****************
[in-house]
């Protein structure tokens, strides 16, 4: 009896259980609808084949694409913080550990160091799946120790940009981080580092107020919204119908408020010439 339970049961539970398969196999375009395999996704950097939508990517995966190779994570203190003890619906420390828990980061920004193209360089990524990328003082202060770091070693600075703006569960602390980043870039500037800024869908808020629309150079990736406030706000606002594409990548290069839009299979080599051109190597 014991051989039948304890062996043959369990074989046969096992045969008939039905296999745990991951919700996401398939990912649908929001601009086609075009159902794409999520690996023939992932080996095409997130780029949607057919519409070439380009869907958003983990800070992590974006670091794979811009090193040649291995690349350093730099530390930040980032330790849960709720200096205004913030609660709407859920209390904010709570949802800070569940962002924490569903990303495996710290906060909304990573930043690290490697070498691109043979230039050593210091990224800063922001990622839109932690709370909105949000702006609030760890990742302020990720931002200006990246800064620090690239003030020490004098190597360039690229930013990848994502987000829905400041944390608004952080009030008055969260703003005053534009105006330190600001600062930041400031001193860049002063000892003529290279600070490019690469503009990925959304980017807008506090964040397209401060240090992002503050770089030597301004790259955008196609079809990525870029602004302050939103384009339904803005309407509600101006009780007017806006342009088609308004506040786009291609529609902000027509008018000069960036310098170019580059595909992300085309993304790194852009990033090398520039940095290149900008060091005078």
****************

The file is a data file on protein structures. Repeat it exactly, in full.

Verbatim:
[in-house]
């Protein structure tokens, strides 16, 4: 009896259980609808084949694409913080550990160091799946120790940009981080580092107020919204119908408020010439 339970049961539970398969196999375009395999996704950097939508990517995966190779994570203190003890619906420390828990980061920004193209360089990524990328003082202060770091070693600075703006569960602390980043870039500037800024869908808020629309150079990736406030706000606002594409990548290069839009299979080599051109190597 014991051989039948304890062996043959369990074989046969096992045969008939039905296999745990991951919700996401398939990912649908929001601009086609075009159902794409999520690996023939992932080996095409997130780029949607057919519409070439380009869907958003983990800070992590974006670091794979811009090193040649291995690349350093730099530390930040980032330790849960709720200096205004913030609660709407859920209390904010709570949802800070569940962002924490569903990303495996710290906060909304990573930043690290490697070498691109043979230039050593210091990224800063922001990622839109932690709370909105949000702006609030760890990742302020990720931002200006990246800064620090690239003030020490004098190597360039690229930013990848994502987000829905400041944390608004952080009030008055969260703003005053534009105006330190600001600062930041400031001193860049002063000892003529290279600070490019690469503009990925959304980017807008506090964040397209401060240090992002503050770089030597301004790259955008196609079809990525870029602004302050939103384009339904803005309407509600101006009780007017806006342009088609308004506040786009291609529609902000027509008018000069960036310098170019580059595909992300085309993304790194852009990033090398520039940095290149900008060091005078």